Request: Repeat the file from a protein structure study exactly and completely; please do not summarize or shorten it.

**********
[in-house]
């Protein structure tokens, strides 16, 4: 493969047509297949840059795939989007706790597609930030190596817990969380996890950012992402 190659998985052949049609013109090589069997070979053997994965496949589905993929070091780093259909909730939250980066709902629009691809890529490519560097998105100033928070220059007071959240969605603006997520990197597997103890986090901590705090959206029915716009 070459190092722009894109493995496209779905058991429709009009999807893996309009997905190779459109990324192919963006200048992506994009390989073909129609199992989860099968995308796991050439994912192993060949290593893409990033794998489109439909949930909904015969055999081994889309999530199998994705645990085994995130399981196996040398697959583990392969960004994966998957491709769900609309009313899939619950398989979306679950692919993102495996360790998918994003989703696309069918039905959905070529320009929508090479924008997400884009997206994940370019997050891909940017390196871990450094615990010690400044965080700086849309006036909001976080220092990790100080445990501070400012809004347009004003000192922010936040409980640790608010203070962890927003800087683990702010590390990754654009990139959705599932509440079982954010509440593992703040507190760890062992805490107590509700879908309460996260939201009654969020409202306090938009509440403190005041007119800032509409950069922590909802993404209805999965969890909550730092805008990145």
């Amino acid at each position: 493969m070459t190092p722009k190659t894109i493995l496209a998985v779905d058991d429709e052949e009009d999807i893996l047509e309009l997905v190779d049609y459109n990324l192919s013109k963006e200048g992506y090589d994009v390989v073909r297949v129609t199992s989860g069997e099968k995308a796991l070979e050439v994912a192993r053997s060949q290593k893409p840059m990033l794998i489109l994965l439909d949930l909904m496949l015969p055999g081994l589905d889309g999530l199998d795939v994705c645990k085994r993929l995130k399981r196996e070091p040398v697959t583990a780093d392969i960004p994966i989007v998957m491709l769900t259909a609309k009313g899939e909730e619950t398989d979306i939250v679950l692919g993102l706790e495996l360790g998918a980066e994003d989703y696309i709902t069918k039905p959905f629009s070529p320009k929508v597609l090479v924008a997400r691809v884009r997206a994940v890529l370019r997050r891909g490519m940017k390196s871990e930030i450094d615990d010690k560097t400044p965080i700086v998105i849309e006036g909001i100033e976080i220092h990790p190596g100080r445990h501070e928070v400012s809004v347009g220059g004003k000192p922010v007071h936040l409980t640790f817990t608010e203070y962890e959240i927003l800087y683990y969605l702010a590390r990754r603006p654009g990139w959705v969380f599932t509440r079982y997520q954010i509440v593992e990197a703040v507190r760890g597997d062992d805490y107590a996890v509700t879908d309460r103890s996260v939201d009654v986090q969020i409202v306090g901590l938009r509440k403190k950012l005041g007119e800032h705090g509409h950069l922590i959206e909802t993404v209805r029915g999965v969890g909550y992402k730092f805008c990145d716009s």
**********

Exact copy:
[in-house]
């Protein structure tokens, strides 16, 4: 493969047509297949840059795939989007706790597609930030190596817990969380996890950012992402 190659998985052949049609013109090589069997070979053997994965496949589905993929070091780093259909909730939250980066709902629009691809890529490519560097998105100033928070220059007071959240969605603006997520990197597997103890986090901590705090959206029915716009 070459190092722009894109493995496209779905058991429709009009999807893996309009997905190779459109990324192919963006200048992506994009390989073909129609199992989860099968995308796991050439994912192993060949290593893409990033794998489109439909949930909904015969055999081994889309999530199998994705645990085994995130399981196996040398697959583990392969960004994966998957491709769900609309009313899939619950398989979306679950692919993102495996360790998918994003989703696309069918039905959905070529320009929508090479924008997400884009997206994940370019997050891909940017390196871990450094615990010690400044965080700086849309006036909001976080220092990790100080445990501070400012809004347009004003000192922010936040409980640790608010203070962890927003800087683990702010590390990754654009990139959705599932509440079982954010509440593992703040507190760890062992805490107590509700879908309460996260939201009654969020409202306090938009509440403190005041007119800032509409950069922590909802993404209805999965969890909550730092805008990145």
């Amino acid at each position: 493969m070459t190092p722009k190659t894109i493995l496209a998985v779905d058991d429709e052949e009009d999807i893996l047509e309009l997905v190779d049609y459109n990324l192919s013109k963006e200048g992506y090589d994009v390989v073909r297949v129609t199992s989860g069997e099968k995308a796991l070979e050439v994912a192993r053997s060949q290593k893409p840059m990033l794998i489109l994965l439909d949930l909904m496949l015969p055999g081994l589905d889309g999530l199998d795939v994705c645990k085994r993929l995130k399981r196996e070091p040398v697959t583990a780093d392969i960004p994966i989007v998957m491709l769900t259909a609309k009313g899939e909730e619950t398989d979306i939250v679950l692919g993102l706790e495996l360790g998918a980066e994003d989703y696309i709902t069918k039905p959905f629009s070529p320009k929508v597609l090479v924008a997400r691809v884009r997206a994940v890529l370019r997050r891909g490519m940017k390196s871990e930030i450094d615990d010690k560097t400044p965080i700086v998105i849309e006036g909001i100033e976080i220092h990790p190596g100080r445990h501070e928070v400012s809004v347009g220059g004003k000192p922010v007071h936040l409980t640790f817990t608010e203070y962890e959240i927003l800087y683990y969605l702010a590390r990754r603006p654009g990139w959705v969380f599932t509440r079982y997520q954010i509440v593992e990197a703040v507190r760890g597997d062992d805490y107590a996890v509700t879908d309460r103890s996260v939201d009654v986090q969020i409202v306090g901590l938009r509440k403190k950012l005041g007119e800032h705090g509409h950069l922590i959206e909802t993404v209805r029915g999965v969890g909550y992402k730092f805008c990145d716009s």